This article is a part one. Look for the second half next week! I remember proudly voting for the legalization of weed. July 8, 2014, marked the opening of legal vendors in Washington State, and lines of Americans stretched for miles outside the few stores that qualified. Sadly, I wasn’t 21 so I didn’t partake in that historic occasion, but plenty sure did. In the first month, Washington sold $3.8 million in pot from just eighteen stores. If that sounds impressive, one year later, a combined 160 stores were selling more than $1.4 million each day. I’m certain that even Continue reading Marijuana Money
Over the summer I worked as a cashier at a tourist shop in Seattle. That means hardly any customers were from Washington, and that means hardly anyone expected our whopping sales tax. “Oh yes, taxes,” an elder German would sigh, not used to having it left out of the price tag. A Coloradan would demand to know why it was so high – Denver has a sales tax of 3.65% compared to Seattle’s 9.5%. A Montanan would laugh and flash their ID. Any resident from the five states without sales tax – Alaska, Delaware, Montana, New Hampshire, and Oregon – Continue reading Washington is Actually the most Unfair Tax State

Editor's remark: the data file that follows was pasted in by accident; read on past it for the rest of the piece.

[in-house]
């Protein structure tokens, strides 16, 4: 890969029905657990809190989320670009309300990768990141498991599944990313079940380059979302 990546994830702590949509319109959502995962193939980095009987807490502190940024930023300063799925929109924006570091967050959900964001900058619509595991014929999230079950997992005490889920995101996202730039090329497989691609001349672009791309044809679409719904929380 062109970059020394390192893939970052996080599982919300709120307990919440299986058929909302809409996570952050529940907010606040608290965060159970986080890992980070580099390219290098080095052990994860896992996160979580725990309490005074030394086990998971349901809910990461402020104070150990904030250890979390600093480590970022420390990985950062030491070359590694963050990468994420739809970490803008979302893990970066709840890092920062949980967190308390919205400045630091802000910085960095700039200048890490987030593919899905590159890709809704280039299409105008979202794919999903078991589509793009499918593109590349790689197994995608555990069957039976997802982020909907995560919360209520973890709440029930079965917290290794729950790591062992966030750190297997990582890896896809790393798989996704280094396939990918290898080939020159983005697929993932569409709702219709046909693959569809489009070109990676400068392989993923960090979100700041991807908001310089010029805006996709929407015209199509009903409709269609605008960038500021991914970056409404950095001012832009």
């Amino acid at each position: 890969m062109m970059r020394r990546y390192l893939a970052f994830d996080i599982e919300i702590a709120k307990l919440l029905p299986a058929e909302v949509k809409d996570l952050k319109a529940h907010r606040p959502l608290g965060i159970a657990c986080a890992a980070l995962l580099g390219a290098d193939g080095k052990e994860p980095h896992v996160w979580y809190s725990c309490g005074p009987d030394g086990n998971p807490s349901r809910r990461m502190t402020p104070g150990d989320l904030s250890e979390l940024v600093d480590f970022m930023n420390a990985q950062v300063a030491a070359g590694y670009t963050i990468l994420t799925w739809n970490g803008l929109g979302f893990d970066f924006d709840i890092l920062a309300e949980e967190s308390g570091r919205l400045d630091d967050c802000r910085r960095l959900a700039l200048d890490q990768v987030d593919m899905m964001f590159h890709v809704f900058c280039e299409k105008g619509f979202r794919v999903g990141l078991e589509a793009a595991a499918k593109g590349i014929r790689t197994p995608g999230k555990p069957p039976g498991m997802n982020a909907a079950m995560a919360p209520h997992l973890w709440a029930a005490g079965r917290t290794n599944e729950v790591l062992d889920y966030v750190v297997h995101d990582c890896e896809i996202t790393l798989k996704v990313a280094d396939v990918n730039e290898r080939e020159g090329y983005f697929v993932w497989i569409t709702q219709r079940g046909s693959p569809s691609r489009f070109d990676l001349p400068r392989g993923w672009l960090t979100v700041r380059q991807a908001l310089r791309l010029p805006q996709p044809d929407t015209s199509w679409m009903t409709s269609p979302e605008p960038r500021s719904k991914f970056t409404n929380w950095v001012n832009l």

Job Creators. It’s a term that’s been thrown around a lot in the media in recent years. It’s most commonly used as a term of endearment for wealthy business owners, usually in an attempt to defend them from new taxes or regulations that would hurt their bottom line, and by the media’s logic, hurt the labor market. In this view, the wealthy are like benevolent dictators, creating jobs only when taxes and regulations are to their liking. But this simply isn’t the case. As venture capitalist Nick Hanauer points out, businesses do not just generate jobs out of the goodness Continue reading The Real Job Creators
Along with his proposal to raise the minimum wage, President Obama is trying to tackle poverty with a broad expansion of the Earned Income Tax Credit (EITC). The EITC program essentially gives those earning around and below the federal poverty line ($12,566 a year) a tax credit when they file their taxes. In 2012, it helped lift 6.5 million Americans, including 3.3 million children, out of poverty. President Obama is currently proposing a $60 Billion expansion of the tax credit’s benefits over 10 years. The program’s expansion will in part help to provide greater benefits to childless workers. Currently, the Continue reading Poverty, Equitable Taxation, and the Earned Income Tax Credit
For my senior thesis, I examined how cities react to economic decline. An all too common reaction by local governments is to offer more and more tax rebates and monetary incentives to try to attract large businesses. These incentives can range from sales, corporate, and property tax reductions, to guaranteed loans, and in some cases straight up cash. In total, local governments in the US spend $80 billion a year on business incentives. An article in the New York Times from 2012 paints a good picture of the problem. Now you may say, “Well isn’t it worth it in some cases for Continue reading Are Local Tax Incentives for Businesses Worth Their Cost?